There are various ways to make money in real estate, and wholesaling foreclosures is one route where investors can make good money. To wholesale means that you enter a contractual agreement with a seller to purchase their property, and then you essentially sell your position in that contract to someone else.
This method of real estate has been gaining momentum with investors, as even beginner investors can do this effectively. You don’t need a license to wholesale foreclosures and the turnaround time is very fast. You get in, you get out, and you walk away with a good chunk of money.
Benefits of wholesaling
There’s not a lot of risk when you wholesale as you don’t need to rely on your credit. There’s many opportunities, and you don’t have to mess with fixing up the property. You can also make some fast cash profits. The properties are owned by a bank, rather than an individual, and banks usually want to get rid of that property as soon as they can, which gives investors an advantage.
Disadvantages of wholesaling
It’s not easy to find wholesaling deals that get you a decent amount of return. You might get 1 to 4% when you wholesale foreclosures, which does count for something. However, if you’re looking for 20 percent, you’ll want to use a different investment strategy.
Another disadvantage is that time is not on your side when wholesaling. You’ve got to find that buyers pronto.
Steps to wholesale foreclosures
In our Foreclosure Investing Mastery Course, I talk in depth about the wholesale foreclosure process, teaching step-by-step. Here is a brief look at the steps covered when wholesaling:
- Locate – Go and locate a foreclosure that is of interest to you.
- Analyze – Determine the after repair value (ARV) and fair market value (FMV)
- Control – Present the offer and counteroffers. You gain control with a Purchase and Sale (P&S) agreement or option agreement. Include contingencies in the P&S agreement, such as an inspection or partner clause.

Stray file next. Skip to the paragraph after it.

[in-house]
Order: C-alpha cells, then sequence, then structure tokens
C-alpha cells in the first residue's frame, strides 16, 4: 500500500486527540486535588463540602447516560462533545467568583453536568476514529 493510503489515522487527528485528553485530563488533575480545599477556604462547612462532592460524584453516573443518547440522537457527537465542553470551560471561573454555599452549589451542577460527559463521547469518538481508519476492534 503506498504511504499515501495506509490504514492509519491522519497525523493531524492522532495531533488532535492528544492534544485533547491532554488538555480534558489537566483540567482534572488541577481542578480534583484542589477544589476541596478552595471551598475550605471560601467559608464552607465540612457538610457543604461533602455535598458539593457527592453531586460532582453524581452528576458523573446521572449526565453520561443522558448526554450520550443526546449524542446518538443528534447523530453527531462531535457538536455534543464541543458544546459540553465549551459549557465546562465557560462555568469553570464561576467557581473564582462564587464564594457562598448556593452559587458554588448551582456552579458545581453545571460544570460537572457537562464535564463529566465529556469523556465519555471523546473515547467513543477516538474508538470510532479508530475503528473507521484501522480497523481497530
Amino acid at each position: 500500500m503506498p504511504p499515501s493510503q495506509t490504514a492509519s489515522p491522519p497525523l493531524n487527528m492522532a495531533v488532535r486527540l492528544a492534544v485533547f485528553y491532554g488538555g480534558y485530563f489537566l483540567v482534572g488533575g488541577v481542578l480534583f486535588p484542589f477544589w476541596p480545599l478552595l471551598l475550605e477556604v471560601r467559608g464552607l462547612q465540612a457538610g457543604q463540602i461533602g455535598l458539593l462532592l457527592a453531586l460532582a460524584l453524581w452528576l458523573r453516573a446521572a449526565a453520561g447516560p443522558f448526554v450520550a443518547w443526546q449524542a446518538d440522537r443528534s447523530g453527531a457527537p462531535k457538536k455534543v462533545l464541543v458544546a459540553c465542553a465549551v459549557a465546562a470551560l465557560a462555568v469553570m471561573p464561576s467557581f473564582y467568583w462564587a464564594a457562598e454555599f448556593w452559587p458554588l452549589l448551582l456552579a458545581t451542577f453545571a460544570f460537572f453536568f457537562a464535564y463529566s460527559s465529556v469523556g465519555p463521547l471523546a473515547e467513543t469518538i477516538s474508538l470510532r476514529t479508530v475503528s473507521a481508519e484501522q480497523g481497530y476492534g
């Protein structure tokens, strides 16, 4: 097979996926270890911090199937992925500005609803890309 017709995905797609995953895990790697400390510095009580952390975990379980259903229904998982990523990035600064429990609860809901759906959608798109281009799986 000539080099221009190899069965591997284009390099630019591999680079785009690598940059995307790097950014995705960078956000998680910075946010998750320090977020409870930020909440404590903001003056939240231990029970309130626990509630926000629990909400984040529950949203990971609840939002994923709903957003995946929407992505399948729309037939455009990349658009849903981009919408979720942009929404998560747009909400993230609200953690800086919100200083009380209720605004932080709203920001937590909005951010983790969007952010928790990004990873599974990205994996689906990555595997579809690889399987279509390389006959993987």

- Find Buyer – Find an investor or buyer before the sale of the home, preferably with cash ready to close.
- Close – Head to closing and repeat the process with another home.
Whoever buys the home from you will need some room to make some money too, as they’ll be looking to sell to a retail buyer. This usually comes down looking for the purchase price to be equal or less than 70% of the fair market value or 80% if the home is super expensive. If the home needs 10% in repairs, then you’re looking for purchase price to be equal or less than 60% of FMV.
You’ll need to find a super good deal to come out with a 3 to 5% profit. If you can’t get the numbers to come out where you’re getting that type of profit, you might want to keep looking for deals where you will. Talk to your realtor about closing costs, because they can differ in various areas, and you don’t want them cutting into your profit.
As I mentioned, I cover this in much greater detail in Module 4 of our Foreclosure Investing Mastery Course, so be sure you check that out before beginning your wholesaling foreclosures journey. There’s a lot of helpful information there, as I take you step-by-step through the process.